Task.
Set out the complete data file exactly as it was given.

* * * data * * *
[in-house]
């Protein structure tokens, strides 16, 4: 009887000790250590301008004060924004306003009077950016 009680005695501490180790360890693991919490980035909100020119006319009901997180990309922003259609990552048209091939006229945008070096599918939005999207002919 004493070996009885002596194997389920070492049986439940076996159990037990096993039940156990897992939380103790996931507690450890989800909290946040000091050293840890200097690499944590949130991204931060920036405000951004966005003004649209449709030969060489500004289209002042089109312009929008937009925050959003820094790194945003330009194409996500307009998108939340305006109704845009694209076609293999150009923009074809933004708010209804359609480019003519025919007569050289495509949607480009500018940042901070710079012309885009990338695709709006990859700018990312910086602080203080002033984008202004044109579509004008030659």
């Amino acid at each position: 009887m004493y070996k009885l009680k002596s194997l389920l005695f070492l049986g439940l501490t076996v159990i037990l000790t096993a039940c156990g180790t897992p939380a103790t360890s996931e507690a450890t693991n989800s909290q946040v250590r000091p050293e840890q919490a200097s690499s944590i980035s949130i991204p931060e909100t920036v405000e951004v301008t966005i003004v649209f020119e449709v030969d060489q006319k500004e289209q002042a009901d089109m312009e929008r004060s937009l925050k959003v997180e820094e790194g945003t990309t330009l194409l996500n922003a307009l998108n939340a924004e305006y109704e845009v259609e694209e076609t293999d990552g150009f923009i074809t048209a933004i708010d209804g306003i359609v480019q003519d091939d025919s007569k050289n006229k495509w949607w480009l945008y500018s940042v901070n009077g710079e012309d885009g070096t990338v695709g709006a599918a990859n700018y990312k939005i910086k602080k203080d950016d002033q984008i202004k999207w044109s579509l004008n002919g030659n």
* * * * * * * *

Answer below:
[in-house]
């Protein structure tokens, strides 16, 4: 009887000790250590301008004060924004306003009077950016 009680005695501490180790360890693991919490980035909100020119006319009901997180990309922003259609990552048209091939006229945008070096599918939005999207002919 004493070996009885002596194997389920070492049986439940076996159990037990096993039940156990897992939380103790996931507690450890989800909290946040000091050293840890200097690499944590949130991204931060920036405000951004966005003004649209449709030969060489500004289209002042089109312009929008937009925050959003820094790194945003330009194409996500307009998108939340305006109704845009694209076609293999150009923009074809933004708010209804359609480019003519025919007569050289495509949607480009500018940042901070710079012309885009990338695709709006990859700018990312910086602080203080002033984008202004044109579509004008030659």
């Amino acid at each position: 009887m004493y070996k009885l009680k002596s194997l389920l005695f070492l049986g439940l501490t076996v159990i037990l000790t096993a039940c156990g180790t897992p939380a103790t360890s996931e507690a450890t693991n989800s909290q946040v250590r000091p050293e840890q919490a200097s690499s944590i980035s949130i991204p931060e909100t920036v405000e951004v301008t966005i003004v649209f020119e449709v030969d060489q006319k500004e289209q002042a009901d089109m312009e929008r004060s937009l925050k959003v997180e820094e790194g945003t990309t330009l194409l996500n922003a307009l998108n939340a924004e305006y109704e845009v259609e694209e076609t293999d990552g150009f923009i074809t048209a933004i708010d209804g306003i359609v480019q003519d091939d025919s007569k050289n006229k495509w949607w480009l945008y500018s940042v901070n009077g710079e012309d885009g070096t990338v695709g709006a599918a990859n700018y990312k939005i910086k602080k203080d950016d002033q984008i202004k999207w044109s579509l004008n002919g030659n």